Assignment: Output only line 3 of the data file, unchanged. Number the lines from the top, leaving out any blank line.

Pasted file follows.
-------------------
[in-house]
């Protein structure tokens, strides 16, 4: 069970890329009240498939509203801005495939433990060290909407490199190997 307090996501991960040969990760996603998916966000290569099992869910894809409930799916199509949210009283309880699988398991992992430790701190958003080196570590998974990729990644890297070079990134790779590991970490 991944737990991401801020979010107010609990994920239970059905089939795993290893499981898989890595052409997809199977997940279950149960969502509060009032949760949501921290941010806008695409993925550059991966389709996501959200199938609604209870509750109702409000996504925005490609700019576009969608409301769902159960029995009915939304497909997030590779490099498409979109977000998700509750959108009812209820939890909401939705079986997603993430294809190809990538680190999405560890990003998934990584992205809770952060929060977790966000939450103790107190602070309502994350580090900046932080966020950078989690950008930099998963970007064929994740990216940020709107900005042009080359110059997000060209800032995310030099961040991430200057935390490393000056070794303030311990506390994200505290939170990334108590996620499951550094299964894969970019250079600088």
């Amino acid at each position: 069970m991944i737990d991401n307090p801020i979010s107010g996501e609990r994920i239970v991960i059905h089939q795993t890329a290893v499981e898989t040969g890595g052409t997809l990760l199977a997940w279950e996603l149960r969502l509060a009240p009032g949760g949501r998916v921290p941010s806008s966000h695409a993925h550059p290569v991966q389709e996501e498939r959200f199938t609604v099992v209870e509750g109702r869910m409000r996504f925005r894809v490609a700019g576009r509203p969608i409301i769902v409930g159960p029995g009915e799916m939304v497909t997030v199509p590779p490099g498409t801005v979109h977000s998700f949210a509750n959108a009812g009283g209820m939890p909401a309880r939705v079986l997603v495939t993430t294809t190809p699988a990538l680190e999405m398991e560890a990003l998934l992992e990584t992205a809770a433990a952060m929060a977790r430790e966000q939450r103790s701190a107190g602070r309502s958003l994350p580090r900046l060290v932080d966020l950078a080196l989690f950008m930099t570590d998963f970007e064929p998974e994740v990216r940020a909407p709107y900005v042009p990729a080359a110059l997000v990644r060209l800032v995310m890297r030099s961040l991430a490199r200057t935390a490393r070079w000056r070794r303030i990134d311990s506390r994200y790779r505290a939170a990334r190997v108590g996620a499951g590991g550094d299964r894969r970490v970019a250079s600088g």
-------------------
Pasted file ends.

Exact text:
């Amino acid at each position: 069970m991944i737990d991401n307090p801020i979010s107010g996501e609990r994920i239970v991960i059905h089939q795993t890329a290893v499981e898989t040969g890595g052409t997809l990760l199977a997940w279950e996603l149960r969502l509060a009240p009032g949760g949501r998916v921290p941010s806008s966000h695409a993925h550059p290569v991966q389709e996501e498939r959200f199938t609604v099992v209870e509750g109702r869910m409000r996504f925005r894809v490609a700019g576009r509203p969608i409301i769902v409930g159960p029995g009915e799916m939304v497909t997030v199509p590779p490099g498409t801005v979109h977000s998700f949210a509750n959108a009812g009283g209820m939890p909401a309880r939705v079986l997603v495939t993430t294809t190809p699988a990538l680190e999405m398991e560890a990003l998934l992992e990584t992205a809770a433990a952060m929060a977790r430790e966000q939450r103790s701190a107190g602070r309502s958003l994350p580090r900046l060290v932080d966020l950078a080196l989690f950008m930099t570590d998963f970007e064929p998974e994740v990216r940020a909407p709107y900005v042009p990729a080359a110059l997000v990644r060209l800032v995310m890297r030099s961040l991430a490199r200057t935390a490393r070079w000056r070794r303030i990134d311990s506390r994200y790779r505290a939170a990334r190997v108590g996620a499951g590991g550094d299964r894969r970490v970019a250079s600088g």